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Old 10-09-2010, 03:52 AM   #11
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Default Re: Resource hungry operating system

High resource usage is not necessarily indicative of any bad practise. RAM, in particular, is a resource that if not used, is wasted. Areas that aren't presently in use by any application can be used for volatile caches and buffers to help speed up the system.
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Old 10-09-2010, 04:05 AM   #12
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Default Re: Resource hungry operating system

Quote:
Originally Posted by ElPolloDiabl View Post
On the subject of bloatware I don't agree. There are apps that take up 100 times the space, perform slower and only add eye candy over a much leaner app with the same or better functions. It is clearly just shoddy programming.
Ah, now... "bloatware" is a different thing altogether. What you're talking about it hulking great bloated applications that are stuffed to the brim with eye candy, poorly programmed and poorly implemented.

What I was talking about was a trade off between giving a programmer efficiency as a priority or program functionality as a priority. These days programs are very complex and it takes a long time to implement all of the functionality that you want. Since resources are plentiful, programmers will naturally choose functionality over absolute efficiency. That doesn't make them bad programmers, it makes them good programmers who make the best use of their time. The best use of their time on a resource plentiful system is to implement features, not to be pedantic over program execution speeds. It's not about being sloppy with your programming, it's about using your time wisely.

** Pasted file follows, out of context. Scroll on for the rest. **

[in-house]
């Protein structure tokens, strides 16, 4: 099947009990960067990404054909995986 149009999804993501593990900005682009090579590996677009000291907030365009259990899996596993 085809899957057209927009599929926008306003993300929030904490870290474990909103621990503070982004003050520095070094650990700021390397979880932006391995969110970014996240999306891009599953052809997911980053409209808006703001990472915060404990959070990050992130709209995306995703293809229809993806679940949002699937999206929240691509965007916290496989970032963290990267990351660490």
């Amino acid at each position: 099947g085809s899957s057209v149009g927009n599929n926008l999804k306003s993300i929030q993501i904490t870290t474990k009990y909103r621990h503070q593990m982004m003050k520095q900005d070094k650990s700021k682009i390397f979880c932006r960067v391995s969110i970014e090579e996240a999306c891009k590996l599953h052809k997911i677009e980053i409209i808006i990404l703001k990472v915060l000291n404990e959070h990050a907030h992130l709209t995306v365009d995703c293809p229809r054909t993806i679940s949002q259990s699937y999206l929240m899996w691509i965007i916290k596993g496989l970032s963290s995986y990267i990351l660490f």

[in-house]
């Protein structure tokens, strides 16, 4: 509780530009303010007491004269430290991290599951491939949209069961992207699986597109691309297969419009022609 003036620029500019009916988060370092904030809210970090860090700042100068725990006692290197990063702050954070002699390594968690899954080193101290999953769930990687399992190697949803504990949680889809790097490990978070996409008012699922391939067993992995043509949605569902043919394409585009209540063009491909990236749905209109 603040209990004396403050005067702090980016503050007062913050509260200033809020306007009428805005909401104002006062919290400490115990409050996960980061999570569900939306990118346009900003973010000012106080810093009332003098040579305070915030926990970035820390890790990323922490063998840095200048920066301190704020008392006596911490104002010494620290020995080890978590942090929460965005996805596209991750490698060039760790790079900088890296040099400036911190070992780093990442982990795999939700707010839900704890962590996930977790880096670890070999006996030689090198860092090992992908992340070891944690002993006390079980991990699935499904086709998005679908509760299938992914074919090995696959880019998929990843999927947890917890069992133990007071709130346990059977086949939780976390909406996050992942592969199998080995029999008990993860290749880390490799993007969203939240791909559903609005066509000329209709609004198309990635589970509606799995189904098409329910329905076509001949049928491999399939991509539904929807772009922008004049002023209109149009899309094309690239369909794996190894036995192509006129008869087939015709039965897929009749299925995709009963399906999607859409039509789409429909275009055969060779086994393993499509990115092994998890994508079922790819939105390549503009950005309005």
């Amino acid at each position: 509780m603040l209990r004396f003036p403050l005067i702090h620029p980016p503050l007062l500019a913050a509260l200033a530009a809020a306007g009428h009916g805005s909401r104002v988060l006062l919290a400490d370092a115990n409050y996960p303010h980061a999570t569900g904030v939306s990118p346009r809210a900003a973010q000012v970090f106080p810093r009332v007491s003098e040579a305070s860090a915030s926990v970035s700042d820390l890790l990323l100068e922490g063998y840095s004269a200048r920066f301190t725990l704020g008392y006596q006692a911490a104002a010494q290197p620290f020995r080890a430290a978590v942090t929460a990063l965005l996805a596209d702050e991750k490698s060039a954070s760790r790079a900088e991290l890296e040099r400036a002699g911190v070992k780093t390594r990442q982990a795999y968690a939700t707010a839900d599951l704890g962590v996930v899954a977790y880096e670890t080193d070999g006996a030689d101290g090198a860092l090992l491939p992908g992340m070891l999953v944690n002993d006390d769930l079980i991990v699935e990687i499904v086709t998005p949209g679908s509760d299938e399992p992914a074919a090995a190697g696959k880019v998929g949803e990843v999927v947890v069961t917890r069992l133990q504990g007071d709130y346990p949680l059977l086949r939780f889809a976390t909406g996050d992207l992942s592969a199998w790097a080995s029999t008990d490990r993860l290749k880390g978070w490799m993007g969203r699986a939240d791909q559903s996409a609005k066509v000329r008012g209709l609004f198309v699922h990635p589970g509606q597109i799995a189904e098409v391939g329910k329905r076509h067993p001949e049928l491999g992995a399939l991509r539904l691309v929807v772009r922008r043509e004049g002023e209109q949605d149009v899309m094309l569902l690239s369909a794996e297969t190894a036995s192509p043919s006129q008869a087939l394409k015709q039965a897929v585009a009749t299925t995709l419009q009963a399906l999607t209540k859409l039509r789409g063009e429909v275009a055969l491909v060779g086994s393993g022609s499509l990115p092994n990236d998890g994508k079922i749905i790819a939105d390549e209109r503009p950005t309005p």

With regard to eye candy, the very first thing I do after I've installed Windows is I turn all the rubbish off. I want my system to be as functional and feature rich as possible, and I want it to run as fast as possible. That means turning off all the eye candy crap that Windows wastes resources on. I fully agree with you on that point. There's a difference between blatantly wasting resources and sacrificing absolute efficiency of program execution over the implementation of some cool new features.

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Last edited by AppleHammer; 10-09-2010 at 04:07 AM..
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Old 10-09-2010, 05:41 AM   #13
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Default Re: Resource hungry operating system

You know, looking at posts #10 and #11, they both essentially say the same thing.

However, poster #10 could still learn a thing or two from reading post #11.
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Old 10-09-2010, 05:48 AM   #14
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Default Re: Resource hungry operating system

Quote:
Originally Posted by ajlwalker View Post
However, poster #10 could still learn a thing or two from reading post #11.
You are making the assumption that I don't understand the underlying technical reasons as described by Karlos.

You would be in error in this.
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Old 10-09-2010, 06:26 AM   #15
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Default Re: Resource hungry operating system

Quote:
Originally Posted by the_leander View Post
You are making the assumption that I don't understand the underlying technical reasons as described by Karlos.

You would be in error in this.
I actually thought both posts 10 and 11 were good. But maybe understanding a concept and explaining it are 2 different things. Especially when it is about something complicated like computers.